There are only four options if he can’t deal with them on acceptable terms both to himself and Democrats in Congress: first, he can shut down the Government, prioritize debt repayment, and spending, and bring public pressure to bear on the Republicans to give in. I agree with those who say that this course would be very effective eventually in forcing the Republicans to lift the ceiling; but also less or more damaging to the economy, and to many, many people, depending on how long it takes to force the Republicans to deal on acceptable terms. So, this option is very costly in real terms.
Third, he can use the constitutional option asserting that the debt ceiling legislation is unconstitutional because it conflicts with Section 4 of the 14th Amendment.
And fourth, he can use a little known debt instrument called a consol. Consols pay interest forever, but the Government never has to repay the principal on them. For this reason, they would not count against the debt subject to the limit, which is what counts for violating the debt ceiling law.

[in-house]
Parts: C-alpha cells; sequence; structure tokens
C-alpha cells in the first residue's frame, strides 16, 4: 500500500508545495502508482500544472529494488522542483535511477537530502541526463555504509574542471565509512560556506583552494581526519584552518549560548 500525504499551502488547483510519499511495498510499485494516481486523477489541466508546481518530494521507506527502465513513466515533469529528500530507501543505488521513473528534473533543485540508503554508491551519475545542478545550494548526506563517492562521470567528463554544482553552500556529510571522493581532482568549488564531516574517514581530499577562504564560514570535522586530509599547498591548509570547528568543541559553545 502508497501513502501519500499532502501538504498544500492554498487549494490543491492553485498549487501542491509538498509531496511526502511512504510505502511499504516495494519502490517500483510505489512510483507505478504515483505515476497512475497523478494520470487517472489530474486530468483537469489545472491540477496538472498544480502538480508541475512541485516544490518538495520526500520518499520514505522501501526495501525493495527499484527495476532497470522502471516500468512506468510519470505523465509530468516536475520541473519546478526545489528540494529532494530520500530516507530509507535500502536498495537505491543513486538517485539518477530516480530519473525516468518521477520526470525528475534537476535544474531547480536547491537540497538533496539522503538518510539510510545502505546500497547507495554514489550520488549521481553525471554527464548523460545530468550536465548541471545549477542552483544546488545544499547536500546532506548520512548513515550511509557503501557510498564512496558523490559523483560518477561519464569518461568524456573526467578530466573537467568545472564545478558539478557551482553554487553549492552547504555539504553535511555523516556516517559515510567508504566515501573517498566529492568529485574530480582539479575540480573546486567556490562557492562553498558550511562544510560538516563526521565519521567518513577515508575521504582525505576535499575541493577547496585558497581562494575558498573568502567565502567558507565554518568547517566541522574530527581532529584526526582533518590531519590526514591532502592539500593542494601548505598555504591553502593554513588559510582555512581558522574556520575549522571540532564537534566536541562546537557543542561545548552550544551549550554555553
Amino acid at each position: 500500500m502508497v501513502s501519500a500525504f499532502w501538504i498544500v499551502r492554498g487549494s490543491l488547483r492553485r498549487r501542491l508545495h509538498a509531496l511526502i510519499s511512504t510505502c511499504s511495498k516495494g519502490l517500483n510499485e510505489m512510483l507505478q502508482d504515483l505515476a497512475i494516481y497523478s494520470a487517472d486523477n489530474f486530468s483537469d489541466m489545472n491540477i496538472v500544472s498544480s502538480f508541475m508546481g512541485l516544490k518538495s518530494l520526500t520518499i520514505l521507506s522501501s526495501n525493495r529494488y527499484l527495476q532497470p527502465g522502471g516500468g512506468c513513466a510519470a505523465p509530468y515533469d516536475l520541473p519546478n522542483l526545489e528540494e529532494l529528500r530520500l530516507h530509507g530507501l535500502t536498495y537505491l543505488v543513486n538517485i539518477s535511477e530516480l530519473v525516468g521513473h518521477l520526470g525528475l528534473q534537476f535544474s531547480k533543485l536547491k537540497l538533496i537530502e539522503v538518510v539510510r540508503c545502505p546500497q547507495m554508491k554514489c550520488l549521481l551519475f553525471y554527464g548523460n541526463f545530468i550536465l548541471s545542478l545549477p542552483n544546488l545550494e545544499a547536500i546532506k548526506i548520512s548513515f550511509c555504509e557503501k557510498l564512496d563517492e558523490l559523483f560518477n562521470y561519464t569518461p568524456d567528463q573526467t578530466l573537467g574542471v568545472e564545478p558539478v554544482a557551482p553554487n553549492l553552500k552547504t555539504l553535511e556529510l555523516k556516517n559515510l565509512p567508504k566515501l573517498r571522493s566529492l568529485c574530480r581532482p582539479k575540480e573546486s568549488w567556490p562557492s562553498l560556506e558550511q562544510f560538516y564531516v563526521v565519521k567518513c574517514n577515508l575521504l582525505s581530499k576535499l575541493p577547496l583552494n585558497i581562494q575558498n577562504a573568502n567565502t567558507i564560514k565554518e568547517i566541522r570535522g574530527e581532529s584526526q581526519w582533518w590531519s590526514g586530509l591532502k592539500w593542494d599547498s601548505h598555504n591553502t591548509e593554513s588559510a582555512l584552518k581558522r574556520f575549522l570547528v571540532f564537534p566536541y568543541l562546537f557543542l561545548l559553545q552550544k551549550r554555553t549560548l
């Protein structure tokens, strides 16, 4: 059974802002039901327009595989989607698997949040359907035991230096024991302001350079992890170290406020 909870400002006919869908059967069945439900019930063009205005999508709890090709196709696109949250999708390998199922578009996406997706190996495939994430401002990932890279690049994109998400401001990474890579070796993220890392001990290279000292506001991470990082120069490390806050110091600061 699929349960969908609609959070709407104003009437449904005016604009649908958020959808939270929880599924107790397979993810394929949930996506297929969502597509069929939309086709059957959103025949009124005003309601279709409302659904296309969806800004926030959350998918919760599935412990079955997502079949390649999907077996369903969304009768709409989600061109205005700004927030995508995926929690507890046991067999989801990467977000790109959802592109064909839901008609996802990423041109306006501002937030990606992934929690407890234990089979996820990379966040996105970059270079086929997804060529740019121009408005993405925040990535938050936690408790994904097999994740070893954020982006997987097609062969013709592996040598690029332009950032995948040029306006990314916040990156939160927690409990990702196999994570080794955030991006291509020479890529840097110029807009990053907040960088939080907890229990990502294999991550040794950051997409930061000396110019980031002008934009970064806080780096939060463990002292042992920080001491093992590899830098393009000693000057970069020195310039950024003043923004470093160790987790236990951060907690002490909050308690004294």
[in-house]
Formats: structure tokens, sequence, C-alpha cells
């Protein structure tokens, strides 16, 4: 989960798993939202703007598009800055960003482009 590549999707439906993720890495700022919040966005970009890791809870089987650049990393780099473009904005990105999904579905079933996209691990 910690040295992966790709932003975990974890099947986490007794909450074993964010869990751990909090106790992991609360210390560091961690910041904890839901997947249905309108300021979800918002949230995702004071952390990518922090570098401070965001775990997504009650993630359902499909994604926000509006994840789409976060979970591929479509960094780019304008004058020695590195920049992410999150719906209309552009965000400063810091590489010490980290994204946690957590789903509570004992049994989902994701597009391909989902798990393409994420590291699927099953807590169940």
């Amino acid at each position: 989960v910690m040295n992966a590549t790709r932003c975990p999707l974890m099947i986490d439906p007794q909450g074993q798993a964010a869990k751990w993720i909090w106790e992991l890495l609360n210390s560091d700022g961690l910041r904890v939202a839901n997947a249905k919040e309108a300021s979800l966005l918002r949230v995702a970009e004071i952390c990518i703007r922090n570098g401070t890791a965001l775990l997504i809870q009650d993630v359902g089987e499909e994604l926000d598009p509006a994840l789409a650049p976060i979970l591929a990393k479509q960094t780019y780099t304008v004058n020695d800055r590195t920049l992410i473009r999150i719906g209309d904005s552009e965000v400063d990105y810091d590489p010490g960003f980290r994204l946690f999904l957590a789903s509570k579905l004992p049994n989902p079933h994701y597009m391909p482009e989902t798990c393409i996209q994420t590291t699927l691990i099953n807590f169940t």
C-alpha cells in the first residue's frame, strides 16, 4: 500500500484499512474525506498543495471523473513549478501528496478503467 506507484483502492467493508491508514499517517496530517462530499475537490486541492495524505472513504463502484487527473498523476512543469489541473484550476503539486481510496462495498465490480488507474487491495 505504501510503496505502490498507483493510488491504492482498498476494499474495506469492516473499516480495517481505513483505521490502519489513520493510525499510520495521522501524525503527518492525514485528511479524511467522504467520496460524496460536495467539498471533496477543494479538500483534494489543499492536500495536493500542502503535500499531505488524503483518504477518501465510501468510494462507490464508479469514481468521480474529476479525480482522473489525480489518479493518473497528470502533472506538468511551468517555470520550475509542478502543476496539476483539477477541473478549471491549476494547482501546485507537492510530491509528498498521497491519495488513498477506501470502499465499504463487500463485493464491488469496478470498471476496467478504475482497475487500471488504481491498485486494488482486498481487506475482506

Among the above, the most harmful choice for the economy and people is to shut the Government down for more than a few days. Of the three other options, the constitutional option is a worse choice than PCS or consols, because, the President has the choice of using one or the other, or a combination of both, to comply with the law and not breach the debt ceiling, so, he can’t very well say that the debt ceiling prevents him from complying with the dictates of the 14th amendment. He will lose that one in Court, if it gets there. It might not get there, however, because of the standing question. You’d need both Houses of Congress to contest the issue, and the Democratic Senate is very unlikely to go along.